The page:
@32 Chris

I think plenty of perfectly rational people disagree with you, since your position basically takes away any “public interest” argument.

I think that would be seen as moving the pendulum too far in the other direction, even though I agree that in most other respects private lives should remain just that.

34. Chaise Guevara

@ 32 Chris

“It ought to be illegal to disclose details of someone’s private life in the media without their consent, unless they’ve actually broken the law. I can’t see how a rational person could disagree.”

Well, what if we have a politician saying that extramarital sex is wrong, and campaigning against child support for unmarried parents on that basis, who then turns out to be having an affair? On the one hand, publishing that info would still be a breach of privacy, and the MP’s conduct does not affect the logic of their argument. On the other, it suggests strongly that their campaign has ulterior motives, which the public arguably has the right to know.

I’m not saying you’re wrong on privacy, just that you could rationally take a different position.

Oh dear, the puritanical panty sniffers are all in a tiss because they were not allowed to know that a journalist was shagging someone. And right wing panty sniffers demand to know this kind of information because they believe in small govt.

Oh wait……….

Marr’s hypocrisy in taking out an injunction is only superseded by Sunny’s in calling for a public sector worker to be sacked.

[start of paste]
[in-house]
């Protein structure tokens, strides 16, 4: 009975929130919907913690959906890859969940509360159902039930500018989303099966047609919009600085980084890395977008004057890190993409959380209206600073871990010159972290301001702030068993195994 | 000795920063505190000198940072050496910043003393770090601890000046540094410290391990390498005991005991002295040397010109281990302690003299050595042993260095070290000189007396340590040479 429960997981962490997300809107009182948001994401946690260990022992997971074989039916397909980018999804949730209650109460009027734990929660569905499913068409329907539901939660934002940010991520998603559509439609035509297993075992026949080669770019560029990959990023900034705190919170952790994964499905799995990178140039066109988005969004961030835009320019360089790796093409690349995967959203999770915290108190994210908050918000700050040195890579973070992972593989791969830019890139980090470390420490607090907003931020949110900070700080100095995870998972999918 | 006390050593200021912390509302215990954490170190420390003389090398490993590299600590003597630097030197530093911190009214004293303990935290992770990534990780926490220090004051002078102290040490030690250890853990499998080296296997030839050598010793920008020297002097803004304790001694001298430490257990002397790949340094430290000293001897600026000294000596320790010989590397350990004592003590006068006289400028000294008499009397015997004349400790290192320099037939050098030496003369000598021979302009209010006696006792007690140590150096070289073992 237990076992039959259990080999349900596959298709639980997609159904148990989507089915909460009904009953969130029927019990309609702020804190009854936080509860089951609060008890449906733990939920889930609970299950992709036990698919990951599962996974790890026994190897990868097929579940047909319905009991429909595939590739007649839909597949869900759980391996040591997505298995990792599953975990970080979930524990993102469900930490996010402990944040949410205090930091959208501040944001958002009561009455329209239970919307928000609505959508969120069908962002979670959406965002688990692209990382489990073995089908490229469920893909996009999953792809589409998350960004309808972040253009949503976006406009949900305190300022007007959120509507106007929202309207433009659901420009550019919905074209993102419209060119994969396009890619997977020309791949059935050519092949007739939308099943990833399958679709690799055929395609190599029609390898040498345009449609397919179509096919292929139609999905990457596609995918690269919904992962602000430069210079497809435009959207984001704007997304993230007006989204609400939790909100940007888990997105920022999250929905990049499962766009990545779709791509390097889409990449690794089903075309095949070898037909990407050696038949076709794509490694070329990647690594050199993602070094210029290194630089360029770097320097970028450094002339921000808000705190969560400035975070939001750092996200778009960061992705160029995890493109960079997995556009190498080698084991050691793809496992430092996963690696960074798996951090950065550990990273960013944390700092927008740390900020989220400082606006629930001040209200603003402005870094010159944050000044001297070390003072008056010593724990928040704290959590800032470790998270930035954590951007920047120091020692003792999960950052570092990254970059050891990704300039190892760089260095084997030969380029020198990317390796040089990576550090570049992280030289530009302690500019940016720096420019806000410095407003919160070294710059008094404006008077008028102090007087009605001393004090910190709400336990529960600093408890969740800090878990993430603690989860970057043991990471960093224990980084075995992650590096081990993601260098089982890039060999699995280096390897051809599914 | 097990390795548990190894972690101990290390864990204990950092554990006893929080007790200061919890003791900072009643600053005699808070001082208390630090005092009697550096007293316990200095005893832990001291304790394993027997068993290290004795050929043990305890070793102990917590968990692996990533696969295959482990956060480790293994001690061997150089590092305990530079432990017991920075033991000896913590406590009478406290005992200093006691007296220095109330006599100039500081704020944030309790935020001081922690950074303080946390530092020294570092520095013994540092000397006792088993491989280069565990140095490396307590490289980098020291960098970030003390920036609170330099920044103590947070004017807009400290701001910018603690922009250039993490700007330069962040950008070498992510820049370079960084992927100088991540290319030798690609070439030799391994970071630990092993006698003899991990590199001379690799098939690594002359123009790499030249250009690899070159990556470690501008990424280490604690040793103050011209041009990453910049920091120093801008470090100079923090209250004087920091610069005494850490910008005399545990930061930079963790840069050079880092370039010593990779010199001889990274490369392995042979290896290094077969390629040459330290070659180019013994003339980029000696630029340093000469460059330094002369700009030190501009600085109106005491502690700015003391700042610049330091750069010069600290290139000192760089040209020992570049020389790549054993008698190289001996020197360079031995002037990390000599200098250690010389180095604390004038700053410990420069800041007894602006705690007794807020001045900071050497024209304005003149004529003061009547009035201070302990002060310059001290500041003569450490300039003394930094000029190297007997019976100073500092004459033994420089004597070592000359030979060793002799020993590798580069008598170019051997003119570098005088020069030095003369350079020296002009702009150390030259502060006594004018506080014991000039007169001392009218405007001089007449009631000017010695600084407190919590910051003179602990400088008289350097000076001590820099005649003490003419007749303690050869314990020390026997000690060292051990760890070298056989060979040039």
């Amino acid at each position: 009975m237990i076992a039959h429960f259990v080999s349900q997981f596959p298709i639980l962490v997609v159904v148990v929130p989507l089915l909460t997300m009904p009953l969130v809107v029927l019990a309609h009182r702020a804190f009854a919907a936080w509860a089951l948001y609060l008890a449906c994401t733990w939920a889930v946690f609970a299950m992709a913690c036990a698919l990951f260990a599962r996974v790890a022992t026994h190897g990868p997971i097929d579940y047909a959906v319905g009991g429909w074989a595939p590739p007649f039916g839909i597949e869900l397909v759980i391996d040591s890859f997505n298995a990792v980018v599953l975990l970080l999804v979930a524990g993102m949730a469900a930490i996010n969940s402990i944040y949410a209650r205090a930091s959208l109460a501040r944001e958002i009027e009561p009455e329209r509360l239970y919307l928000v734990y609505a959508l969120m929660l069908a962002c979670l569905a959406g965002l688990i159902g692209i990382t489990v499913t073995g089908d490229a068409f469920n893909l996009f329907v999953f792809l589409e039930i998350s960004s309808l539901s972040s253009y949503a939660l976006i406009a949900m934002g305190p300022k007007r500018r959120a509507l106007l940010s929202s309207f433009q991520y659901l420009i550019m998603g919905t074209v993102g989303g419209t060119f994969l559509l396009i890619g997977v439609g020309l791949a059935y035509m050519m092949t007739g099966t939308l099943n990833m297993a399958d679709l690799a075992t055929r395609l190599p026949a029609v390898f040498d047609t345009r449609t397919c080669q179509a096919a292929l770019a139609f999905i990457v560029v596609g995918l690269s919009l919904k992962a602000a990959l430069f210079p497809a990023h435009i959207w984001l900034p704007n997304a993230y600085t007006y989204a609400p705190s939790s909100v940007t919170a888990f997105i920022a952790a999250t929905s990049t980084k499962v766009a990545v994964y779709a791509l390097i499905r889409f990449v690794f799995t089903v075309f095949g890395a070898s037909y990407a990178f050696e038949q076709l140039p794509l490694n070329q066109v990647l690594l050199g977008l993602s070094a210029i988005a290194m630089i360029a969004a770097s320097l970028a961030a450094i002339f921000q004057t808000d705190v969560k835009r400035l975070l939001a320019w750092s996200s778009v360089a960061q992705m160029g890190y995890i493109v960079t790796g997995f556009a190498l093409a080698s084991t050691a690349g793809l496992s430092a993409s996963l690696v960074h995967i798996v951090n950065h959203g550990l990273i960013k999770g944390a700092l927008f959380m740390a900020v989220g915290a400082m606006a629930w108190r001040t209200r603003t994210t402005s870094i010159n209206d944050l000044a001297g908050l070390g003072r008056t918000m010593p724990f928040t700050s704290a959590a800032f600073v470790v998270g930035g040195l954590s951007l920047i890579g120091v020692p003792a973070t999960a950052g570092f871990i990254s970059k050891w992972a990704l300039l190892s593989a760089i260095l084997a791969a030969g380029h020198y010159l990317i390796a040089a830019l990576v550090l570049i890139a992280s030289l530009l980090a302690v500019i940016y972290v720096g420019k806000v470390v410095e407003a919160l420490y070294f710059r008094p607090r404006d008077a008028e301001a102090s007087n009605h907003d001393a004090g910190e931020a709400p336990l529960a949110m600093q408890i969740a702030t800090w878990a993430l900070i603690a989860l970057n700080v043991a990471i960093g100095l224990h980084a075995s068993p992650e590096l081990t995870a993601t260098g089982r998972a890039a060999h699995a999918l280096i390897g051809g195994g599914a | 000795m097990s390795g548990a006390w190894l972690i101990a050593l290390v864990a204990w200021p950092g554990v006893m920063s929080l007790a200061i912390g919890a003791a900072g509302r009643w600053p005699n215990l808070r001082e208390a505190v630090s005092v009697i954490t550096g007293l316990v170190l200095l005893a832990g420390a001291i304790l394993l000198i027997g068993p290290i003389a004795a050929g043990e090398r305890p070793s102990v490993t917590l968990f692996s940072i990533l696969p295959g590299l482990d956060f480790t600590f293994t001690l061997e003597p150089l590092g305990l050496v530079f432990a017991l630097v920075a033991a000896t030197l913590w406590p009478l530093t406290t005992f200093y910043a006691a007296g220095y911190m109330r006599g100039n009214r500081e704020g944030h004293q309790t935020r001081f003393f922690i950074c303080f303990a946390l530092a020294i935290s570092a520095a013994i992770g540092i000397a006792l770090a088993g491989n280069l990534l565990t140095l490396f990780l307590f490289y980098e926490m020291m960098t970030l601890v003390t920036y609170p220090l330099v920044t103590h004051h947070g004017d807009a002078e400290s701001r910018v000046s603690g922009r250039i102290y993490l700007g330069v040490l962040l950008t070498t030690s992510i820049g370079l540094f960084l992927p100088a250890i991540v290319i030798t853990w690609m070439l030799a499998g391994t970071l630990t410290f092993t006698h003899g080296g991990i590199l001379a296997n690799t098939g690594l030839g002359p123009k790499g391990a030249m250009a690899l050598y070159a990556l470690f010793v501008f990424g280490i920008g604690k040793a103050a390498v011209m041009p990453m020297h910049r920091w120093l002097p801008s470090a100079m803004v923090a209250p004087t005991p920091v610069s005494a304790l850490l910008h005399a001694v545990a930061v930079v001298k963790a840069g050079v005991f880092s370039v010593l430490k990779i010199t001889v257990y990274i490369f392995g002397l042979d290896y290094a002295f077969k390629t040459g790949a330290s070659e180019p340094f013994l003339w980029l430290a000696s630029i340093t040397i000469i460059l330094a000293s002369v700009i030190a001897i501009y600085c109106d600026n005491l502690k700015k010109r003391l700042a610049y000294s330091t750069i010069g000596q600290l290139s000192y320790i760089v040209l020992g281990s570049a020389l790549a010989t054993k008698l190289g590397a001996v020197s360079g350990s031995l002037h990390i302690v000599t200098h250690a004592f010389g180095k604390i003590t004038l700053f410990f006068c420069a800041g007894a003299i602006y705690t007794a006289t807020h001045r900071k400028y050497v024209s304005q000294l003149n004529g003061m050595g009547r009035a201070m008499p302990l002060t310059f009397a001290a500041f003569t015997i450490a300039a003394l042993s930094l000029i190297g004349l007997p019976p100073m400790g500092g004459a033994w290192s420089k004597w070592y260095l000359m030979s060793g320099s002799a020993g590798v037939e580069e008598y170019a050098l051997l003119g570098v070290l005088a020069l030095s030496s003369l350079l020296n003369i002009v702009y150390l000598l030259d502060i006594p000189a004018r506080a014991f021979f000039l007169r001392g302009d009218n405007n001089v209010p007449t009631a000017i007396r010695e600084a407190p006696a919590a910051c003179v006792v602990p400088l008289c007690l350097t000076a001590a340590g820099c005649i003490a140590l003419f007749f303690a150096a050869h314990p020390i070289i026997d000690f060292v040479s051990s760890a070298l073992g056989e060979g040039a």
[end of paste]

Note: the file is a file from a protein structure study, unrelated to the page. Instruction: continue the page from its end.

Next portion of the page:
There is a dark rumour – surely, it can’t be true – that Andrew Marr thinks 2+2=4.

If so, the stores will need to change all the checkout tills.

Meanwhile, let’s have that online bulletin board with the latest updates on who is extra-maritally bonking whom.

Marr is a hypocrite, and he deserves to be exposed as such, given that he sought a super-injunction. That said, he is a fine presenter, reporter and journalist — albeit with known leftist views – who always broadcasts with consummate professionalism and balance. I admire him: and I certainly do not think he should resign.

“10. cjcjc“I don’t think it is really my business who works for the company or not.”

You do pay his salary, you know. (I assume…!!)”

Exactly!

Some people forget what there taxes are used for….sigh…

Ha, since I saw this post I haven’t seen a single call for him to go. Growing louder, eh?

I think it makes a difference if you don’t moralise to begin with. Paddy Ashdown and various Lib Dems get away with a lot more in that sort of department because the assumption is (even within the party) that some sort of sexual deviancy comes with the membership card. I remember once attending a multi party, political pub quiz in which the question “which MP was found asphyxiated with an orange in his mouth” was followed by a call of “its got to be one of ours” from the Liberal Democrat’s table. Compare with the various Tory philanderers who sank without a trace.


Reactions: Twitter, blogs
  1. Liberal Conspiracy

    Calls for Andrew Marr to go grow louder http://bit.ly/fjFViU

  2. Martin

    RT @libcon: Calls for Andrew Marr to go grow louder http://bit.ly/fjFViU

  3. Pucci Dellanno

    RT @libcon: Calls for Andrew Marr to go grow louder http://bit.ly/fjFViU

  4. Gael

    RT @libcon: Calls for Andrew Marr to go grow louder http://bit.ly/fjFViU

  5. Trakgalvis